During this art class, we engaged in the practice of a critical art analysis looking at the work of the Inuit community of Cape Dorset.
We were split into 2 groups per table. With the 4 tables in the room, there were 8 pictures to examine overall. My group started with the picture above. The first step of the critical analysis process was to record our initial thoughts about this image:
- Background is surreal
- White parkas draw your eye
- Element of symmetry (rule of thirds)
- Simplicity of the [people] sticks out
- Oars are in canoe, not attached
- Texture in the water
Next we switched places with the other group at our table. We looked at their picture, read their initial thoughts, and then added to the analysis with our own description, or the story, of what was happening in their picture.
We then switched spaces again, this time with a group from the adjacent table. Now we performed an analysis of the elements and principles of design used in the artwork.
Finally, we switched one last time with the other group at this new table and noted our considerations of cultural context. We were told that all art has cultural context regardless of whether it’s foreign or so familiar we may not notice it. Our instructor also prompted us to reflect on what the differences between contemporary and traditional art would look like for the people of Cape Dorset, and to keep these cultural contexts in mind while looking at all works.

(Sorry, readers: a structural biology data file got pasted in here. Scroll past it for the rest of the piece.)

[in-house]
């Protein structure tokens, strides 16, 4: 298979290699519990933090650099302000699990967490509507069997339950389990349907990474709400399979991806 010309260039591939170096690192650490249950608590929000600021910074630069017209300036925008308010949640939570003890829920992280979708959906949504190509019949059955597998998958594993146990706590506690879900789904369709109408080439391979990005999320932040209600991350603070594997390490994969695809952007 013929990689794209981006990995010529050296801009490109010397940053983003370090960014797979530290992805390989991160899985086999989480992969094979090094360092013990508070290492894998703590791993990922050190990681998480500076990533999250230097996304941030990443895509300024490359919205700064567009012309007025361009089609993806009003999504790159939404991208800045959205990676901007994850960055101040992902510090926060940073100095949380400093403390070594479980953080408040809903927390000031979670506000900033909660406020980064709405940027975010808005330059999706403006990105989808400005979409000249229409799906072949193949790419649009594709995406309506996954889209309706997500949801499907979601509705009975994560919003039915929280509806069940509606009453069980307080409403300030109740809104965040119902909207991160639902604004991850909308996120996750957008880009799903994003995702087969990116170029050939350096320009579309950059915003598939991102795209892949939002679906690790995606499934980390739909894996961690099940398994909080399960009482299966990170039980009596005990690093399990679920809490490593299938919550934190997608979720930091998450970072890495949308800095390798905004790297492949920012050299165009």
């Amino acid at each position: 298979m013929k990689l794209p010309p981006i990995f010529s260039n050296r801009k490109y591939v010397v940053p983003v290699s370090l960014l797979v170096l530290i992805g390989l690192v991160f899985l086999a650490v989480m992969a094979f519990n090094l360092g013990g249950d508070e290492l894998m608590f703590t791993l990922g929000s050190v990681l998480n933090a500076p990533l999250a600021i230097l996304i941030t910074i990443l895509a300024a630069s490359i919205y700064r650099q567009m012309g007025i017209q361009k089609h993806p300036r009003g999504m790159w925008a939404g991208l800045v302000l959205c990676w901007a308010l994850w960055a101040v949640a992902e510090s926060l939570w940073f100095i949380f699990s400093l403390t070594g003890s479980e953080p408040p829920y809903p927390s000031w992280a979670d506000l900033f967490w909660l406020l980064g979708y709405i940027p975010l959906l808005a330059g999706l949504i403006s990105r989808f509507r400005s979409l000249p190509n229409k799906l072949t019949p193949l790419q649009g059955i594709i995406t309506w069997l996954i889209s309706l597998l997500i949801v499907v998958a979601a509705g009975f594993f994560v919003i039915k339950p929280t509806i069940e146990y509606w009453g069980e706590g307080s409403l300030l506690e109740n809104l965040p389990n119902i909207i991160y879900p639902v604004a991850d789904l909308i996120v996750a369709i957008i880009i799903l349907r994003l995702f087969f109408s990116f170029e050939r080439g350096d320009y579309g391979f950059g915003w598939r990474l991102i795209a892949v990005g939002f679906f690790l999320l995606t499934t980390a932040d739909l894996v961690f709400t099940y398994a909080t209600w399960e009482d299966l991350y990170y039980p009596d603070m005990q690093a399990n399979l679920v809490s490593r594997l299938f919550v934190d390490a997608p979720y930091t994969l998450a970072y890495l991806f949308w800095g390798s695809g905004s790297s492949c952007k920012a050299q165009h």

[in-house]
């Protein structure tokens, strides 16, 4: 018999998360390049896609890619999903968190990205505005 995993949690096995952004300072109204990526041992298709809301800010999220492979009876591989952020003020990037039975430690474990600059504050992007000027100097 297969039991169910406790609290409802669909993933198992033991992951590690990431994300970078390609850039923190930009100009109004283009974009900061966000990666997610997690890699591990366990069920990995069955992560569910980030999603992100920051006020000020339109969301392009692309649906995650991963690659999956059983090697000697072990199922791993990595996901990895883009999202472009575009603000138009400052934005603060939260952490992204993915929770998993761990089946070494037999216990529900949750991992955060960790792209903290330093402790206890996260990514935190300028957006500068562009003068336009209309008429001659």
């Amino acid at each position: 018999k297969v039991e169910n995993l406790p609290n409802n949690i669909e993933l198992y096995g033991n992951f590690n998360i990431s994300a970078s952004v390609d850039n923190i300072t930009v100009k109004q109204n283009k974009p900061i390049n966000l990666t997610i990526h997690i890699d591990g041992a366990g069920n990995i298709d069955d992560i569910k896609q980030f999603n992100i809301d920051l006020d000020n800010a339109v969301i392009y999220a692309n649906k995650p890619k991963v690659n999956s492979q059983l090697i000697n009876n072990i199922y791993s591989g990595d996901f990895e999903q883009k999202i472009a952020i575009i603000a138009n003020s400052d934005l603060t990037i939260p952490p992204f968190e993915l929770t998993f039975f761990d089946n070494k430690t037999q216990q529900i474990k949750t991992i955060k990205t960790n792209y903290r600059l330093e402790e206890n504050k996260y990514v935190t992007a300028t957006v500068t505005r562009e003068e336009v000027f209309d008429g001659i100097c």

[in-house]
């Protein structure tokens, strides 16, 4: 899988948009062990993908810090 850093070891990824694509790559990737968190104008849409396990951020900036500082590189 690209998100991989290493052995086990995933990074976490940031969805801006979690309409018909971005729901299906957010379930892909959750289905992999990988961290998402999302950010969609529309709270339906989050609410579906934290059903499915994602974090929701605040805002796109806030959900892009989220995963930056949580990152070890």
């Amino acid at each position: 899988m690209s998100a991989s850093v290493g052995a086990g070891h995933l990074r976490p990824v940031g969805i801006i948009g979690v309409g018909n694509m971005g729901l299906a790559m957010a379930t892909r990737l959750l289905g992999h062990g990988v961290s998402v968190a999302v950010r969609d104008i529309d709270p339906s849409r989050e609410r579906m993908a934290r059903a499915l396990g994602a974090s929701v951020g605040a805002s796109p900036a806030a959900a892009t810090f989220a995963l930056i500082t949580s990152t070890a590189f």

Keeping all of this mind, we returned to our original spaces and spent a moment reading the reflections of the other groups about our original image, and then came up with a now informed opinion about the art piece. These were the comments from the other groups:
- 3 people on a journey – hunting?
- 3 people racing
- Maybe fighting to get to the food source first
Analysis – Line
- Thick and thin ([e.g.] outside of canoes vs. paddles)
- Lines to show motion and create shadows
- Absence of lines in jackets – why?
- Texture -> wood and water -> using lines to create
- Lines are all black
Consideration of Cultural Context
- Elements of both traditional and contemporary context
- Subjects and tools seem traditional, and kayaks
- Printed line work seems traditional
- Shading seems contemporary and no spiritual connotations
- Commentary on how tradition can work with contemporary [ways of doing and knowing]. Mixture of two in culture.
Our professor also used this time examining Inuit art as a means to start a dialogue about Indigenous communities, talking about violence against indigenous women in particular. We looked at a piece by late Cape Dorset artist Annie Pootoogook, who’s body was found in the Ottawa River this September 2016.